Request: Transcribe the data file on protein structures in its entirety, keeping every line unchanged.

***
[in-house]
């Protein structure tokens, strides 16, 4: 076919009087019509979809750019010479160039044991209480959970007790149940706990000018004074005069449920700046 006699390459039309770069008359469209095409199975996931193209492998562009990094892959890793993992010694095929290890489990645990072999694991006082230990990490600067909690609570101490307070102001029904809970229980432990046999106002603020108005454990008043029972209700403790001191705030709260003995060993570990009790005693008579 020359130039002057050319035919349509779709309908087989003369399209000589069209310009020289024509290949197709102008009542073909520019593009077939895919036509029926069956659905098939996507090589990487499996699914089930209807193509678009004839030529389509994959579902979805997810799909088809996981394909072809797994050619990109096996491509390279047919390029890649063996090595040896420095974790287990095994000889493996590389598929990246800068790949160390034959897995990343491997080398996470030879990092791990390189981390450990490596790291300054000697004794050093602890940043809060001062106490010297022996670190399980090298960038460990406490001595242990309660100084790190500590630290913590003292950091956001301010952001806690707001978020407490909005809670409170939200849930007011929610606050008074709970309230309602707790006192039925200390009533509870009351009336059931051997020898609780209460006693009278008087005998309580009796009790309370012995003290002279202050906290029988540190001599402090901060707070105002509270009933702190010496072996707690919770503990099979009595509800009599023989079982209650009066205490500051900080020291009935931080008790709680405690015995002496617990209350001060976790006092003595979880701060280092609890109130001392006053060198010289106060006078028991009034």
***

[in-house]
């Protein structure tokens, strides 16, 4: 076919009087019509979809750019010479160039044991209480959970007790149940706990000018004074005069449920700046 006699390459039309770069008359469209095409199975996931193209492998562009990094892959890793993992010694095929290890489990645990072999694991006082230990990490600067909690609570101490307070102001029904809970229980432990046999106002603020108005454990008043029972209700403790001191705030709260003995060993570990009790005693008579 020359130039002057050319035919349509779709309908087989003369399209000589069209310009020289024509290949197709102008009542073909520019593009077939895919036509029926069956659905098939996507090589990487499996699914089930209807193509678009004839030529389509994959579902979805997810799909088809996981394909072809797994050619990109096996491509390279047919390029890649063996090595040896420095974790287990095994000889493996590389598929990246800068790949160390034959897995990343491997080398996470030879990092791990390189981390450990490596790291300054000697004794050093602890940043809060001062106490010297022996670190399980090298960038460990406490001595242990309660100084790190500590630290913590003292950091956001301010952001806690707001978020407490909005809670409170939200849930007011929610606050008074709970309230309602707790006192039925200390009533509870009351009336059931051997020898609780209460006693009278008087005998309580009796009790309370012995003290002279202050906290029988540190001599402090901060707070105002509270009933702190010496072996707690919770503990099979009595509800009599023989079982209650009066205490500051900080020291009935931080008790709680405690015995002496617990209350001060976790006092003595979880701060280092609890109130001392006053060198010289106060006078028991009034």